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Conclusion: Common Sense Prevails

AMD's and Intel's End-of-Year CPU Buyer's Guide
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Over and above the clear test results, our price-performance analysis clearly shows that the added performance of CPUs in the upper bracket bears no sensible relation to the extra price. Nonetheless, the result should not be seen as vilifying high-speed processors.

Frequently, there are tasks that require a great deal of time, such as encoding vacation videos to MPEG-2 or 4 or packing large quantities of data. In these cases, one tends to shell out more money for a faster processor. Also, there are many processors that are affordable to a wider public, as long as you don't need 3 GHz.

In the gaming sector, many processor makers are dogged by the fact that only a few programs need really fast CPUs. One reason for this development is the displacement of graphics-intensive operations to the graphics card; another is the ongoing tense competition between AMD and Intel that long ago outstripped the requirements of modern standard software in terms of performance. It's true that in the professional area things look quite different. Where a certain level of demand exists, more performance is the only answer.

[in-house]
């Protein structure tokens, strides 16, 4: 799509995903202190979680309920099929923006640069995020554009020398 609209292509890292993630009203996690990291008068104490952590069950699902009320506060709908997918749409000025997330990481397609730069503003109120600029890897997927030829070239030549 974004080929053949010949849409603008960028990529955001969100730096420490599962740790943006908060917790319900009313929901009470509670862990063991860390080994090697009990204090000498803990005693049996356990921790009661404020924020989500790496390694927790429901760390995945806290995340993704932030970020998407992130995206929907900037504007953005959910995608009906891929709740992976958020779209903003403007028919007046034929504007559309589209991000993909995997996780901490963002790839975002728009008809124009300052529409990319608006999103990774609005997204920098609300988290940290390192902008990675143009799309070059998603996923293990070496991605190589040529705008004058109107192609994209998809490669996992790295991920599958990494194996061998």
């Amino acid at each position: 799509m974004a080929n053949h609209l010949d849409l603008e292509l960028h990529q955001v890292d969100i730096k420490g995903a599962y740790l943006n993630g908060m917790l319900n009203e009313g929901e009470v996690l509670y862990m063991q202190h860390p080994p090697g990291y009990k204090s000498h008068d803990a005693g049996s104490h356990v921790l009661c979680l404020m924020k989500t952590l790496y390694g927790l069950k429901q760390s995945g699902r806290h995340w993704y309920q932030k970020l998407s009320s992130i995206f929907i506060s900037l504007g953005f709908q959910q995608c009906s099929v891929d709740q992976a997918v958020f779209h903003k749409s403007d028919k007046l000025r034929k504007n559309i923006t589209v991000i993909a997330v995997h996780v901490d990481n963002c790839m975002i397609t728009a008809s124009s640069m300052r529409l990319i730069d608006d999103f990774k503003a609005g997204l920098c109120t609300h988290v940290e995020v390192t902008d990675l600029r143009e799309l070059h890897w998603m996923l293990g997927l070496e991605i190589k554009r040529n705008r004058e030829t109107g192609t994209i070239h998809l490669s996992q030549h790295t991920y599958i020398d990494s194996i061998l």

Overclocking is still an interesting option for many home users to pep up their systems a bit. As our test results with the overclocked entry models the AthlonXP 2600+ and the 2.6 GHz Pentium 4 show, clear gains are possible in many benchmarks. The only drawback is the persistent uncertainty as to whether the processor of choice can actually handle the intended speed boost reliably. In the final analysis, a little luck is needed, too.

Novices should certainly consider the AthlonXP 2600+ or 2800+, since a serviceable platform with 512 MB of memory is inexpensive and will do nicely for the next 18-24 months.

The Pentium 4 has slightly better performance reserves and more than 3.2 GHz can probably be squeezed from Socket 478, meaning that the extra investment in the processor will pay off over the long term.

The AMD Athlon64 FX and Intel's Pentium 4 Extreme Edition are still status symbols for the computing jet set. After all, you can pick up a complete and high-performance system for between $750 and $1,000, which as our benchmarks show, also offer a superior price/performance ratio.

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